Cover Image: The More the Merrier

The More the Merrier

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I enjoyed reading this book, Looking forward to reading more from this author. This one was very well written, I didn't want it to end.
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The More the Merrier by Linda Byler is a sweet story.  Annie Miller is left a widow with eight children to raise during the depression.  Her eldest child has been hired out and his wages to help.  But Annie needs to find a way to provide.  Then her barn burns down and she almost dies. Annie is rescued by Dan Beiler who is a widower with six children of his own.  Dan continues to think about Annie and decides to write her a letter to see if she would be interested in a friendship.  The More the Merrier is a story about second chances, forgiveness and love.  Linda takes us back to 1931 when everyone (except the 1%) is struggling to survive.  We see Annie struggle each day to put food on the table for the kids.  Annie must learn to make the decisions now that her husband, Eli is gone.  Her life hits an all time low when the barn catches fire.  Things always seem to get worse before they get better.  Annie prays for guidance to make the right choices for herself and her children.  Dan also worries about disrupting his kids’ lives and prays to God.  They both want to follow His lead.  I liked how they both had such a strong faith.  We see that God answers our prayers in His own way and in His timing.  I thought the story was realistic with engaging characters.  I enjoyed The More the Merrier and look forward to reading more stories by Linda Byler.  The More the Merrier is a heartwarming and inspiring story.
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Set during the Great Depression this is the heartbreaking story of Annie Miller and her 8 children who are trying to survive on their meager food supply which isn't an unusual storyline for that time in history but this story really made me sad.  Maybe it was reading it before Christmas that made me feel for the widow and her daily struggles to provide enough food for her family.

Then she meets widower Eli who is raising 6 children of his own and who thinks it would be a good idea to blend their families.  They have their work cut out for them after they marry and all live together. Of course there are some cute, sweet moments but there are bouts of jealousy, misunderstandings  but with love, patience and a lot of prayer, they can  be come the family they have needed.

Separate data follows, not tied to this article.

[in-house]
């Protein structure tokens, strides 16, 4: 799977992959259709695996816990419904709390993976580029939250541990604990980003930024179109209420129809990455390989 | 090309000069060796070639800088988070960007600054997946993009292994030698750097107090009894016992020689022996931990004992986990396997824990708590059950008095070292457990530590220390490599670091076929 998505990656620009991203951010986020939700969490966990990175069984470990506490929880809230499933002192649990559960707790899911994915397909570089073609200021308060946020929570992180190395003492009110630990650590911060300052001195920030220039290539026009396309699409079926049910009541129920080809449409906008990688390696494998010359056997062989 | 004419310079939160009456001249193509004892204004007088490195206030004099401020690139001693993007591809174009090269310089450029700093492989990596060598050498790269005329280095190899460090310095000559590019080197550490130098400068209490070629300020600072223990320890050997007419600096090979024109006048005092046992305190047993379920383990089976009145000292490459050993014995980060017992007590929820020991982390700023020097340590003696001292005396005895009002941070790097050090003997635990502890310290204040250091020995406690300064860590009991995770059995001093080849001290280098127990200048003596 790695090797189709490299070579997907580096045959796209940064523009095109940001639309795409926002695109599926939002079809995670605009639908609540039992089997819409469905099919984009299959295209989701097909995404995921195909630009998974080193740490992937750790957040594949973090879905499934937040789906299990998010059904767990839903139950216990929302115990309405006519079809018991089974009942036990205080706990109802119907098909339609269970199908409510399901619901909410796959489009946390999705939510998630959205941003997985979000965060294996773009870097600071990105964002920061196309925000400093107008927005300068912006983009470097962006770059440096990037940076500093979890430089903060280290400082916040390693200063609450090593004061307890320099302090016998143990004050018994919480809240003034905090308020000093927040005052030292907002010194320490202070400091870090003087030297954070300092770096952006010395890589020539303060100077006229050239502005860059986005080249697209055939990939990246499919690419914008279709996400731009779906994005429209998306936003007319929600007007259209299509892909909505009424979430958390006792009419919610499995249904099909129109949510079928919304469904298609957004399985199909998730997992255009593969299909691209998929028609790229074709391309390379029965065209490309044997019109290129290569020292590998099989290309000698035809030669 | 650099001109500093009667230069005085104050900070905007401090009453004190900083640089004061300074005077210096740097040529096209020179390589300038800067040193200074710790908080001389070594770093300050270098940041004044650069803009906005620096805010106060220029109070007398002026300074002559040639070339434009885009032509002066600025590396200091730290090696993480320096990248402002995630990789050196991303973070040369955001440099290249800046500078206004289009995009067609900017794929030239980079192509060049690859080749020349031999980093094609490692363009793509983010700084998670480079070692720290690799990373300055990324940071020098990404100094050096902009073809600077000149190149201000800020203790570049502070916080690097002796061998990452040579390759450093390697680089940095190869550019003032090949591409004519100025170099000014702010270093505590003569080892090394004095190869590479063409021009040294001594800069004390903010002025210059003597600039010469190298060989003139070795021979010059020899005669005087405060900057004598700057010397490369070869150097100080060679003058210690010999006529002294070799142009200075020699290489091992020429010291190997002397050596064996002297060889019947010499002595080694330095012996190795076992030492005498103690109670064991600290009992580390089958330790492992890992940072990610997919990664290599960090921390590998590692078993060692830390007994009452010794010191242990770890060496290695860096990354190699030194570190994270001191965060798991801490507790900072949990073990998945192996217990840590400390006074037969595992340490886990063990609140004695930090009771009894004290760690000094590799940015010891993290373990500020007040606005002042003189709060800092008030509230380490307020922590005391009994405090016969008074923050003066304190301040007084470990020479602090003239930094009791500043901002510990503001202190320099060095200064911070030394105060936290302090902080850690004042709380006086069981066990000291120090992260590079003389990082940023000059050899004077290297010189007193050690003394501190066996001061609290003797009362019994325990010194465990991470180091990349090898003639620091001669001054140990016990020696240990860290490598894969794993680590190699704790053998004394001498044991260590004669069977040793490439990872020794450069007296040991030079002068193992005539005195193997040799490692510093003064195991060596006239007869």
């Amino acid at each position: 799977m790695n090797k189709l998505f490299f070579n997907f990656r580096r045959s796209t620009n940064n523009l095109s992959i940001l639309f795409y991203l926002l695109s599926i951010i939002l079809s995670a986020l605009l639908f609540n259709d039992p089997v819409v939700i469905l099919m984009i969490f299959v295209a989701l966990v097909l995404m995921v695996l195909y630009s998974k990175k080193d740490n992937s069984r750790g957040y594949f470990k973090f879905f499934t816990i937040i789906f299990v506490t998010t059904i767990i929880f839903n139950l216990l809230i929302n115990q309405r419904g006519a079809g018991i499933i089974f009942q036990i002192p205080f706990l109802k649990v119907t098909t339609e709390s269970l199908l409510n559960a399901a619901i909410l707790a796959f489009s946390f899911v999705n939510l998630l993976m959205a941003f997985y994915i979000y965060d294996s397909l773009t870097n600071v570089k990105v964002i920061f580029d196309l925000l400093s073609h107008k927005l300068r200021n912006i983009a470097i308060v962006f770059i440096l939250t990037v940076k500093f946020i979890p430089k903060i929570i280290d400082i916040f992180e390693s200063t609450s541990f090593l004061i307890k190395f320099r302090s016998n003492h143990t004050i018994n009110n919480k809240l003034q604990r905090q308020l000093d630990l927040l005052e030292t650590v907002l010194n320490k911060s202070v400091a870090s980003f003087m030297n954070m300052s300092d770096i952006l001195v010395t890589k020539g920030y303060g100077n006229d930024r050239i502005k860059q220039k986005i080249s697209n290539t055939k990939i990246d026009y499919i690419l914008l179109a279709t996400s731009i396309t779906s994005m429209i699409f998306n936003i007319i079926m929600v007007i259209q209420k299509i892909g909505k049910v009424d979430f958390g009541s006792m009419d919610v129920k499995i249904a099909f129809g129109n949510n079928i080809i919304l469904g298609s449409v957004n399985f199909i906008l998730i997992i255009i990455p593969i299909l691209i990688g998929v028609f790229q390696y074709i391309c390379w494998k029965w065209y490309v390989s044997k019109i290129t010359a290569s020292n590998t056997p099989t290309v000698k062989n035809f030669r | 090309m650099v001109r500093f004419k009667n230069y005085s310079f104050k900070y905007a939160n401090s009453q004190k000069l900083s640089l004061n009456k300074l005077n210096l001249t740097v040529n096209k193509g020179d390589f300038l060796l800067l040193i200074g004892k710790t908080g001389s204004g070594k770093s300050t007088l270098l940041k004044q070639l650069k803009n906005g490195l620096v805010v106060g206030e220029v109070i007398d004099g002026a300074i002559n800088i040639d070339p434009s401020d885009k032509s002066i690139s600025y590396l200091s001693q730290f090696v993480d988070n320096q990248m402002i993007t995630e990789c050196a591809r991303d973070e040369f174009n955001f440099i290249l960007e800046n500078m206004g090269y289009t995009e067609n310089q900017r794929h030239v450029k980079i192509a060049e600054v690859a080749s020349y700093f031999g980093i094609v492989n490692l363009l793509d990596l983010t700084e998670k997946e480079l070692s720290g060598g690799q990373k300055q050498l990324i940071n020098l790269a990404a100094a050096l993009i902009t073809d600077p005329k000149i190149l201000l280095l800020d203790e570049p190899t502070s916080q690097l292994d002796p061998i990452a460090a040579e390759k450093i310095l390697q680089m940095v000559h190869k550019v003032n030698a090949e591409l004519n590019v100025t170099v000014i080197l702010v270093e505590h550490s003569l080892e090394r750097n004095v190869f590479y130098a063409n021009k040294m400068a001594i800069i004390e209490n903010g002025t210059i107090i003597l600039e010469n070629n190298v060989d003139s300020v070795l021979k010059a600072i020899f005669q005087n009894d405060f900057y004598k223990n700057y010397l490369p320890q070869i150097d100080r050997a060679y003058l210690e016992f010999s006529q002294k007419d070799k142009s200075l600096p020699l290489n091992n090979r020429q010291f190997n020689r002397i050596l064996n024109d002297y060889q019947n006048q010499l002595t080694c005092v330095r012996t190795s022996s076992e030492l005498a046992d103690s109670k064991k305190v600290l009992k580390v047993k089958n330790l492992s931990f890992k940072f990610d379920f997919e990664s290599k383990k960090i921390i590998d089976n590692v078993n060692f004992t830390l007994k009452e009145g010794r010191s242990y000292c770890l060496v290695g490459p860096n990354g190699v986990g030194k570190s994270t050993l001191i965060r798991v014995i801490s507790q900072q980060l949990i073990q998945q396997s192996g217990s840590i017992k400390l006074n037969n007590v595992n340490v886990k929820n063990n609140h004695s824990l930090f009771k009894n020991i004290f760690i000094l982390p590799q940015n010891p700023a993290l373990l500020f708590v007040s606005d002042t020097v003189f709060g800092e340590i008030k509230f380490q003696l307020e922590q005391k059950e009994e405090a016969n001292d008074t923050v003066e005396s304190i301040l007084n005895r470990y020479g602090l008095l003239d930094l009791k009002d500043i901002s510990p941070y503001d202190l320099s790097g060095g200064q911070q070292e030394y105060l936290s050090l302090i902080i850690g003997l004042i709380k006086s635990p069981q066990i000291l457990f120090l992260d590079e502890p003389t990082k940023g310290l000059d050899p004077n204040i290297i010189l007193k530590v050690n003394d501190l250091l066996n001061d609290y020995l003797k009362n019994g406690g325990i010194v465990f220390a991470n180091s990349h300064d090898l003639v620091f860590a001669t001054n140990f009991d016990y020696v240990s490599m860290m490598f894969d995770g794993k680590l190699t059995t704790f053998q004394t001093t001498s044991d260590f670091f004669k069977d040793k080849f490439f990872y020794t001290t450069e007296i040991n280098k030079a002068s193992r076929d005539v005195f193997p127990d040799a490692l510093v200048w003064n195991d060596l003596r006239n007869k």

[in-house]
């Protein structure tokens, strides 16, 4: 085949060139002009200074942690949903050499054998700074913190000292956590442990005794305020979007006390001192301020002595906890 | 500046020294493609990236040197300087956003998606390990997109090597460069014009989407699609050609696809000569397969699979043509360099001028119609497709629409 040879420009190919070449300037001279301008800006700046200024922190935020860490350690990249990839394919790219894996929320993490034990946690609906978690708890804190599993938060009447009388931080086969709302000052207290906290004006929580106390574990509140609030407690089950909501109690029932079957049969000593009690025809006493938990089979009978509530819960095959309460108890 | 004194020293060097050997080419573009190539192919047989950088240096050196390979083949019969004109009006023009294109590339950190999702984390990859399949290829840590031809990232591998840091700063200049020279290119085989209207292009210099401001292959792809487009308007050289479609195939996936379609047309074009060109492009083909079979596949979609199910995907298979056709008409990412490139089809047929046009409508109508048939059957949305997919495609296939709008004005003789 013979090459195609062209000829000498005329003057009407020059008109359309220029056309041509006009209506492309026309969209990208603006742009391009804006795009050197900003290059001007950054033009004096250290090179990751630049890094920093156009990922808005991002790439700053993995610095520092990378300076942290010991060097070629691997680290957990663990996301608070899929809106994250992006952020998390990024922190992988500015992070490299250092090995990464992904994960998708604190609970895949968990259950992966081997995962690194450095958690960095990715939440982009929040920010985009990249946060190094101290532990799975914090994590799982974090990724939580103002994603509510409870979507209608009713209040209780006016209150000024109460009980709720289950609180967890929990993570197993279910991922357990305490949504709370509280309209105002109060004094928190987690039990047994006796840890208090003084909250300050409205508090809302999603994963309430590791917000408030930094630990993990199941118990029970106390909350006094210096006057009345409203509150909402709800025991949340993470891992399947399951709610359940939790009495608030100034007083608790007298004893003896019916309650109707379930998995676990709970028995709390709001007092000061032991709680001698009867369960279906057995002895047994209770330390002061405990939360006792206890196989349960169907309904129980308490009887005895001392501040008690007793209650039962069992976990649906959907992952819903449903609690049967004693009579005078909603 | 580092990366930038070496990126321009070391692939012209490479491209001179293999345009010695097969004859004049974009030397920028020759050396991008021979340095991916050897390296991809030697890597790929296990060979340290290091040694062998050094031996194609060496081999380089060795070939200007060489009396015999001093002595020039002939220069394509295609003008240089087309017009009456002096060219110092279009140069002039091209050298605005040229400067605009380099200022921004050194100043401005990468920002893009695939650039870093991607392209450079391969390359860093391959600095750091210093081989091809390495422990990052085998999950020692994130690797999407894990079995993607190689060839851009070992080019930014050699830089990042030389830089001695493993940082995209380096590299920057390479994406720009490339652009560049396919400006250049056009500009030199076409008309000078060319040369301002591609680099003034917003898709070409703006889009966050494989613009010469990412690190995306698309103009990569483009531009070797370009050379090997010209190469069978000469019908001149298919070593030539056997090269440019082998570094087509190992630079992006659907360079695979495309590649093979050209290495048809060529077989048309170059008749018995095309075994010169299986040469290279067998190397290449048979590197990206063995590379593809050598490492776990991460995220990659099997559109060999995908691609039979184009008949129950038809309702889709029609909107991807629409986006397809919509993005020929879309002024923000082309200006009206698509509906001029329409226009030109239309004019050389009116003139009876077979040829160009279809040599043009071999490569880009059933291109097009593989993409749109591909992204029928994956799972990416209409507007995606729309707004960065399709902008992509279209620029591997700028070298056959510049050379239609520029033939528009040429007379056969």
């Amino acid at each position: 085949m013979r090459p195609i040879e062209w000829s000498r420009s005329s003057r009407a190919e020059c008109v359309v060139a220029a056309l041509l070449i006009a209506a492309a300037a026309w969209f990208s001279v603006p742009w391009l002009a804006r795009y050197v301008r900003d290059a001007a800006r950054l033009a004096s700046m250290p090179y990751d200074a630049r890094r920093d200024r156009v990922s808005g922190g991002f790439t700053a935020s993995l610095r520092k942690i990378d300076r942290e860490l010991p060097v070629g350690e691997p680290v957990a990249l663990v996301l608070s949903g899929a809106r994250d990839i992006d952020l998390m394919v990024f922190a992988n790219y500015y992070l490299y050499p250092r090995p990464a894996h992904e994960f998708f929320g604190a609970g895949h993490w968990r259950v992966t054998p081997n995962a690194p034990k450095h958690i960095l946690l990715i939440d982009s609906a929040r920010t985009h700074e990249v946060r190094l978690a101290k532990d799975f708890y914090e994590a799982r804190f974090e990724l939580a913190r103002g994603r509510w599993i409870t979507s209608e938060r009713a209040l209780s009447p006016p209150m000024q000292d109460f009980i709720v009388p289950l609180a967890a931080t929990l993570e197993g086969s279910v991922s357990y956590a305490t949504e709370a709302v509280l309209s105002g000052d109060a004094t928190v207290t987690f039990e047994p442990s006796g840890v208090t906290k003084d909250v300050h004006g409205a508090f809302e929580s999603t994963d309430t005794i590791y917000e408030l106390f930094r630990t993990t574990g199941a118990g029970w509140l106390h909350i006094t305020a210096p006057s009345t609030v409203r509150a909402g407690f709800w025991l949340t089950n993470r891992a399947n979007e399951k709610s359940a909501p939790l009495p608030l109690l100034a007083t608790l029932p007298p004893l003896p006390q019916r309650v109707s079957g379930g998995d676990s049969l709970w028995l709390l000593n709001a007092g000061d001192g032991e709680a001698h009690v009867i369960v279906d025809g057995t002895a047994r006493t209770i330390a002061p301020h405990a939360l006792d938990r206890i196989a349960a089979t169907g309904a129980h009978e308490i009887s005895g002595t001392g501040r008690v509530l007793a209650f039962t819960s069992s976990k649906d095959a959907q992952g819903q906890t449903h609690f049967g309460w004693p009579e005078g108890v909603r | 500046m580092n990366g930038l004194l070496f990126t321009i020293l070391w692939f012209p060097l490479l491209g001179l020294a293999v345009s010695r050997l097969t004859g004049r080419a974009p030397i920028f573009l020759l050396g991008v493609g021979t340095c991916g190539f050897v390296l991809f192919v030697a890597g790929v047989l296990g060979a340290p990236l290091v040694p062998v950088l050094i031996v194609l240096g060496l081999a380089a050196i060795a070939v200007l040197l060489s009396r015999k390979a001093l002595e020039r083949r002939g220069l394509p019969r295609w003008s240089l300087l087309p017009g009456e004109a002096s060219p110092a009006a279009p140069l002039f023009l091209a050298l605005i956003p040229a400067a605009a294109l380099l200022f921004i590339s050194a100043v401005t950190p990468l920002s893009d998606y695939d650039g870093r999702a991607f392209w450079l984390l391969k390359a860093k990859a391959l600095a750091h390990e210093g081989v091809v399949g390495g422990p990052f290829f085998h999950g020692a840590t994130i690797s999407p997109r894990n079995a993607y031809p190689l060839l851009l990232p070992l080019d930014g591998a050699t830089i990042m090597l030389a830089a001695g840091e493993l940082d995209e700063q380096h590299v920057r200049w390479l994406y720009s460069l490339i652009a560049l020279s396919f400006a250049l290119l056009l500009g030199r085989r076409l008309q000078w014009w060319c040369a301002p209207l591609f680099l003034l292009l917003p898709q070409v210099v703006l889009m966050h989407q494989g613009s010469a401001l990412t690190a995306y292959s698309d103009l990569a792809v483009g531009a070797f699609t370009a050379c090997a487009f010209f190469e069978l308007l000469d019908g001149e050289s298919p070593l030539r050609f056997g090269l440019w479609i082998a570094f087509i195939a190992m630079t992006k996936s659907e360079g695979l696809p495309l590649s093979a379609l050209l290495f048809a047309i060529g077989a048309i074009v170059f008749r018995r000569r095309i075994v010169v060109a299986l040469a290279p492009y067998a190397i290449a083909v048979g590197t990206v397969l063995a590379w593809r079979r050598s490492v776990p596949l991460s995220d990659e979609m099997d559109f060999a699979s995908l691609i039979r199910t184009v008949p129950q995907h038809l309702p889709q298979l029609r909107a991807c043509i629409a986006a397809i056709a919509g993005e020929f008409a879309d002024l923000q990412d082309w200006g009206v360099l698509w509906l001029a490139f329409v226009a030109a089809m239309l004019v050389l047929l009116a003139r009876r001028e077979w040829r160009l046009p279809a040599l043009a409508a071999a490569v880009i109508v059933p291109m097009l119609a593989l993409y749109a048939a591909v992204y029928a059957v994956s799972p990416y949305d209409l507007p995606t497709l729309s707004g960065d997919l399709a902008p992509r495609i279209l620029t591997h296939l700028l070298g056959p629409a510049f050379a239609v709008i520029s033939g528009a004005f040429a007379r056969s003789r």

What starts out to be heartbreaking ended up to be very heartwarming.  I enjoyed this quick read.
I received a copy from the publisher through Netgalley.  All opinions are my own.
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We get to visit yesteryear in this delightful Amish romance novella length book.
The Great Depression is a troubling time, everyone struggles to make ends meet by doing without many things. How is a recently widowed Amish mother of eight ever to get by?
When a near tragedy nearly puts her over the edge she knows she has to stay strong for their sake.
Eli is a widower and lost his wife recently and has his own six children to take care of so why can't he get the pretty widow out of his mind?
The toll of taking care of eight children on her own is taking it's toll on her mentally and physically.
She knows she should say no to a possible friendship he proposes but she is learning to make her own decisions now after the death of her husband and coming into her own.
Together they will prayerfully weather the storms that may come, trusting in him to pull them through the challenges of combining two families.
Excellent, I'd love to see this story continued in another book.
Published October 1st 2019 by Good Books
I was given a complimentary copy. Thank you.
All opinions expressed are my own.
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I enjoyed this Amish story that takes place during the Great Depression as I haven’t read many books set in this time period, Amish or otherwise. Annie is recently widowed and is a woman of strong faith but it’s her indefatigable spirit that impressed me the most. There isn’t anything she won’t do to keep her small farm going and put food in her childrens bellies but she’s at the end of her rope and I was so relieved when Amish widower Daniel Beilers’ persistence pays off when he and Annie are wed. Annie is thrilled that the bigger and successful farm produces the food her children so desperately need but Annie’s days won’t be stress free by any stretch of the imagination. The attitudes and antics of their newly combined brood of 14 children keep her hopping and reminded me of an old movie with Lucille Ball and Henry Fonda, “Yours, Mine and Ours”, Amish style. This author is new to me and I’m looking forward to reading more of her delightful storytelling. I read an early copy of this book through NetGalley and all opinions expressed in my voluntary review are completely my own.
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My dad was born in the depression and the stories he tells of growing up with little to nothing is heartbreaking but the love his family had was beautiful. Annie’s story is one of heartache and despair but also one of resilience and love.

This is a beautiful Christmas read that is worthy to read no matter the season. An Amish love story from a real Amish author.

I received a complimentary copy from the publisher, Skyhorse Publishing, through NetGalley. Any and all opinions expressed in the above review are entirely my own.
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This was a beautiful and heartwarming Christmas story.  The characters are true to life and readers will sympathize with their struggles.  
Many thanks to Skyhorse Publishing and to NetGalley for providing me with a galley in exchange for my honest opinion.
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The More the Merrier is an sweet Amish historical story about the blending of two large Amish families during the depression